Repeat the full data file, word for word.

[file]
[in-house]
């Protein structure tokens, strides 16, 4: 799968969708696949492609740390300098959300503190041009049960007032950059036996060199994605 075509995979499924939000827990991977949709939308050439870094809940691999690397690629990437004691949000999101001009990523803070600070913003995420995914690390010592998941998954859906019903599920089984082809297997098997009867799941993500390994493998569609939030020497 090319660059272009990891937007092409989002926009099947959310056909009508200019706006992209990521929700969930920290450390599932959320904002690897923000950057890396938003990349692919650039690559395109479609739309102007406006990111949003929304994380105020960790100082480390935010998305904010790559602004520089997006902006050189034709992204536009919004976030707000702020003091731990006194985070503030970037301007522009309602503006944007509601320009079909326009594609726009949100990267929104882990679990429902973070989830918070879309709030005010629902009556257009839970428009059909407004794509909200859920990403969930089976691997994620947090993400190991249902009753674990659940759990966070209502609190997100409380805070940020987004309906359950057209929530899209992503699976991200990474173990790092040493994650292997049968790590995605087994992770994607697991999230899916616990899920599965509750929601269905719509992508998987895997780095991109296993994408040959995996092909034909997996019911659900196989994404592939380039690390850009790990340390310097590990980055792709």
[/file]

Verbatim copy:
[in-house]
């Protein structure tokens, strides 16, 4: 799968969708696949492609740390300098959300503190041009049960007032950059036996060199994605 075509995979499924939000827990991977949709939308050439870094809940691999690397690629990437004691949000999101001009990523803070600070913003995420995914690390010592998941998954859906019903599920089984082809297997098997009867799941993500390994493998569609939030020497 090319660059272009990891937007092409989002926009099947959310056909009508200019706006992209990521929700969930920290450390599932959320904002690897923000950057890396938003990349692919650039690559395109479609739309102007406006990111949003929304994380105020960790100082480390935010998305904010790559602004520089997006902006050189034709992204536009919004976030707000702020003091731990006194985070503030970037301007522009309602503006944007509601320009079909326009594609726009949100990267929104882990679990429902973070989830918070879309709030005010629902009556257009839970428009059909407004794509909200859920990403969930089976691997994620947090993400190991249902009753674990659940759990966070209502609190997100409380805070940020987004309906359950057209929530899209992503699976991200990474173990790092040493994650292997049968790590995605087994992770994607697991999230899916616990899920599965509750929601269905719509992508998987895997780095991109296993994408040959995996092909034909997996019911659900196989994404592939380039690390850009790990340390310097590990980055792709």